Meet Alexxiss, Director of Photography
Alexxiss Jackson grew up in Detroit, Michigan and graduated with a duel Bachelor of Arts in Film/Video Studies and English from the University of Michigan. As a Director of Photography, she heads the camera, lighting and grip departments on a variety of productions, including films, commercials and music videos — which she also directs. Among her responsibilities are aspects of production like camera movement, camera angles, lighting, setting up shots and working with the Director to tell a story visually.
Her work has been recognized at least 20 times from a number of international bodies, including a Best Music Video award from the SharpCuts International Film and Music Festival in Toronto, Canada in 2011, an Award of Merit from the Accolade Global Film Competition in San Diego, California in 2014 and an Official Selection in the 2018 Da Bounce Urban Film Festival in Amsterdam.
How did you get started in this line of work? Did you have any connections, or how did you get that first foot in the door?
I decided I wanted to be a Music Video Director when I was about 11 years old. I used to watch music videos all day on MTV, VH1 and BET. I loved the expression of the medium, how the visuals interacted with the music and how there was so much narrative freedom to tell a story in different ways.
I started directing, filming and editing music videos while I was still in film school. Over time, I also started working as a Camera Operator on other productions, which ultimately led to me becoming a Director of Photography. I still love creating music videos, it's one of my favorite forms of expression. However, I've grown to really value my work as a DP and it is my primary source of income.
I very much enjoy constructing the visual aesthetic of different pieces, whether it be a music video, film or commercial.
What is a typical day in your line of work?
There isn't really a typical day, which is part of what I love about it. If a project is in pre-production, I may be reading a script, selecting which camera and lens package we're going to use or even watching a movie that serves as a visual reference for the look the director wants to go for.
If the project is in production, I'm on set. But that doesn't always look the same.
I could be on a documentary shoot where we're running around getting different interviews, or I could be on a film set with a full crew setting up overhead diffusion material, building the camera rig and talking to the director about scene blocking (where the actors are going to stand and move). The variety of the work, and figuring out how to tackle different productions, is one of the things that makes it fun!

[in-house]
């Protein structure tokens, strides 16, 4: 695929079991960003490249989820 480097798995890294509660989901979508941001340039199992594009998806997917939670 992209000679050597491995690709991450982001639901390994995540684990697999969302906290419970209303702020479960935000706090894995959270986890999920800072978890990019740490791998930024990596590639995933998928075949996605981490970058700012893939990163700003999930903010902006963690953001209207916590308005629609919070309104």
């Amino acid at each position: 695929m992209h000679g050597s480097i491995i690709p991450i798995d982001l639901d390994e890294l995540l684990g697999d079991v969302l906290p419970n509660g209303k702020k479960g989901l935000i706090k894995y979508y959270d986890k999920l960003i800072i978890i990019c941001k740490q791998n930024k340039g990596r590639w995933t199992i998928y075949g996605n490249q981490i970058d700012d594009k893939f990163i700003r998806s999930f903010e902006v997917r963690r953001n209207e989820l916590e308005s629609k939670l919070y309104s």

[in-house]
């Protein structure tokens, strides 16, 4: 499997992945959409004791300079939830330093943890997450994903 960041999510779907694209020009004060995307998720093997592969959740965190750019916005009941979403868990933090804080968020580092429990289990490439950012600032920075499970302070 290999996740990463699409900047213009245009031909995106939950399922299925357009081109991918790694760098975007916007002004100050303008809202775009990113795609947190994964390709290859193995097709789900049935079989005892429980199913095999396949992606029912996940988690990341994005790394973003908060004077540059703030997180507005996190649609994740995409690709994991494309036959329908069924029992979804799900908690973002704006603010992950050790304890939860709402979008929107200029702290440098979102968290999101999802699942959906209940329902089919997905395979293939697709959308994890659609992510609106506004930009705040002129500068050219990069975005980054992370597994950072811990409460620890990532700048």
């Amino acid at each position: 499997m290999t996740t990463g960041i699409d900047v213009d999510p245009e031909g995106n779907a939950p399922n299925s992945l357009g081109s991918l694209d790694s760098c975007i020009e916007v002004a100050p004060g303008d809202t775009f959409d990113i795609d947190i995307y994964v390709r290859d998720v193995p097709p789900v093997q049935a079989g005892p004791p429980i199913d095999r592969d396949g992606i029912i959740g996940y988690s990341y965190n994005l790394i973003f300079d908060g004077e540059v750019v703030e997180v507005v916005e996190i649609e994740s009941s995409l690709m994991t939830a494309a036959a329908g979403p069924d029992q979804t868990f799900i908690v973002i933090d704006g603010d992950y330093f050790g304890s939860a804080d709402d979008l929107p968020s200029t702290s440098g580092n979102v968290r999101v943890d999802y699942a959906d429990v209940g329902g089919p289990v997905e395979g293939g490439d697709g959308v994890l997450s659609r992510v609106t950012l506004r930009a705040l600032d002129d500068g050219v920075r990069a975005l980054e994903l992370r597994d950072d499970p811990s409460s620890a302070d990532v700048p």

What do you love the most about your job?
Creating, and being a part of a creative process. When I'm directing a music video, I'm usually largely responsible for every aspect of production: From conceptualizing the story, selecting wardrobe or costumes, constructing the look, camera work, etc.
When the entire thing is finished, there is a new piece of art that exists in the world that did not exist before; something that I just imagined is now real. I love that feeling.
As a Director of Photography, I'm a part of that creative process, but with a specific (and very important) focus. At the end of the day I'm paid to be a storyteller, and to create visual art that makes people laugh, cry or learn something. I absolutely love that, it's indescribable.
What kind of hobbies or interests do you have outside of work?
I'm a huge gamer, and I also love to read. I read a lot of material related to work about new camera technology, new lighting technology and more. In this career, it's really important to stay up-to-date.
One piece of advice
One of the most important things that you can do is build a strong network. Having the appropriate skill set is a necessity, of course. But after that, how many people know you and how they feel about you is imperative. Don't treat someone badly because you think they're beneath you; that Production Assistant might be a Producer in a few years, and they won't want to hire you if you were rude to them.
Working in an artistic field can be immensely fulfilling, but it can also be hard. That's across the board, whether you're an aspiring writer, filmmaker, musician, painter, or whatever it might be.
It may not be a straight road, and it may not be easy, but if you can find a way to do it, keep creating. Some of our most celebrated artists didn't see the success that they wanted to during their lifetime, but they left something beautiful in the world.
If you do find that success, you can make really good money doing something you love.